PHOTOS: Several Hundred Attendees Gather At The 7th Annual Voices From Both Sides Event

In the late afternoon, attendees gathered in the Rio Grande to join hands. (Diana Nguyen / Marfa Public Radio)

By Diana Nguyen

On Saturday, hundreds gathered to swim, dance, and enjoy music on the Rio Grande at the seventh annual Voices From Both Sides event in Lajitas. The event began in 2013 and takes place every year on the weekend of Mother’s Day.

The party is organized in part by Jeff Haislip — part of the nonprofit Big Bend Citizen’s Alliance — with the purpose of using art and music to raise awareness of the Big Bend’s border.

Tightened border security after 9/11 made it harder for locals and visitors to the area to cross the Rio Grande. Prior to that, they moved freely across the river to shop, eat, and even go to school. The nearest port of entry is 50 miles away in Presidio.

Haislip says he hopes a port of entry will return to Lajitas/Paso Lajitas because “there was a community here that was divided. It was very obvious that we’d been torn apart. You’ve got families that haven’t seen their mother in a year because it’s so hard to get around there. “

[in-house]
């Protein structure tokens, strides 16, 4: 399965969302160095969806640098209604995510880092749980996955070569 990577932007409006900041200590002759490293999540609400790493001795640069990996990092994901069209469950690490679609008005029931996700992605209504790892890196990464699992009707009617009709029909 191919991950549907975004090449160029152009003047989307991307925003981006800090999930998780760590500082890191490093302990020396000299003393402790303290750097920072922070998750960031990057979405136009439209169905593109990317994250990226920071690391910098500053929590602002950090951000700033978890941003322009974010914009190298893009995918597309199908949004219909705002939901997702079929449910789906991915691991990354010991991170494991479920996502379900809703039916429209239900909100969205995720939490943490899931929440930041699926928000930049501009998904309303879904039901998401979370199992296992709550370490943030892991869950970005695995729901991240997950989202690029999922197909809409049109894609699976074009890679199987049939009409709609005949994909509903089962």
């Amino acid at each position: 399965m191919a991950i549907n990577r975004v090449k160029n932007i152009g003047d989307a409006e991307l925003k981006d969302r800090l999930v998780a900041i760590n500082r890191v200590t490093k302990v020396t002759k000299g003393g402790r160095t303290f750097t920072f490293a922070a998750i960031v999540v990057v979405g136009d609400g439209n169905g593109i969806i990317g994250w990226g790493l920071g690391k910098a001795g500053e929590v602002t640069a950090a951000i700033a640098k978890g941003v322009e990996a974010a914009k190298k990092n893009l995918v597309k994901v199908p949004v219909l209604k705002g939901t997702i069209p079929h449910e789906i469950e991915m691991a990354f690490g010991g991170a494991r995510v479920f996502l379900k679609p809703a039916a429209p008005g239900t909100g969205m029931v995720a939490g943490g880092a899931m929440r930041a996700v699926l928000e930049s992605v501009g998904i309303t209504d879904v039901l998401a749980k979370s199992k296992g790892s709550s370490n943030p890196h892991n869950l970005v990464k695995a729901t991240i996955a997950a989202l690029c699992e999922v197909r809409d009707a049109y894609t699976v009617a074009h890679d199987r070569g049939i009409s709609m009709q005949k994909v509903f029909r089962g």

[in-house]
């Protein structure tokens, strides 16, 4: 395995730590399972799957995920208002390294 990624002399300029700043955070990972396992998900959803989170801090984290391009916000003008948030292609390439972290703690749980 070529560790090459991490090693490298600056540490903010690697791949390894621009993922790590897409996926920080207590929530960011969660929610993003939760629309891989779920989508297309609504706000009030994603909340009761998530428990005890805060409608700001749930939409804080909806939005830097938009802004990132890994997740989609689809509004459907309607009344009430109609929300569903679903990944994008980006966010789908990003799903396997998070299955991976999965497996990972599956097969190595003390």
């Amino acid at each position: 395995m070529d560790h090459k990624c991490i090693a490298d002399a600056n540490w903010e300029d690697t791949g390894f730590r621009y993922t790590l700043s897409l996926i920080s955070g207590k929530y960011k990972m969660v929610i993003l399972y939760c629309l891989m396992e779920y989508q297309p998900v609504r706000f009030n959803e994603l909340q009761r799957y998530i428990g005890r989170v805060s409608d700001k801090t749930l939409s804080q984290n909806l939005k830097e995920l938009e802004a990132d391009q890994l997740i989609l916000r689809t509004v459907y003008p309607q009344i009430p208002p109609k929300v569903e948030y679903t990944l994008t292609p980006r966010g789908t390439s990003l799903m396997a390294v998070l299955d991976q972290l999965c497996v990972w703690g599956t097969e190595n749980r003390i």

Some families return annually to reunite with their loved ones for the day.

Father Michael Wallens from St. Paul Episcopal Church offered communion to attendees in the river to kick off the day. (Diana Nguyen / Marfa Public Radio)
For the past few years, Zulma Carrasco has traveled from Houston to meet her parents Jesus Manuel Carrasco and Rosie Carrasco of San Carlos. Zulma and her parents are currently unable to cross the respective borders legally. (Diana Nguyen / Marfa Public Radio)
Musicians from the Big Bend and Mexico played throughout the day. (Diana Nguyen / Marfa Public Radio)
At this year’s Voices From Both Sides, Amy McLean and Dick Willauer got married in the Rio Grande. (Diana Nguyen / Marfa Public Radio)

About Diana Nguyen

Diana Nguyen is a reporter for Marfa Public Radio. Previously, she was the host and executive producer for West Texas Talk. Her work explores the forces that shape the people and places of Far West Texas.
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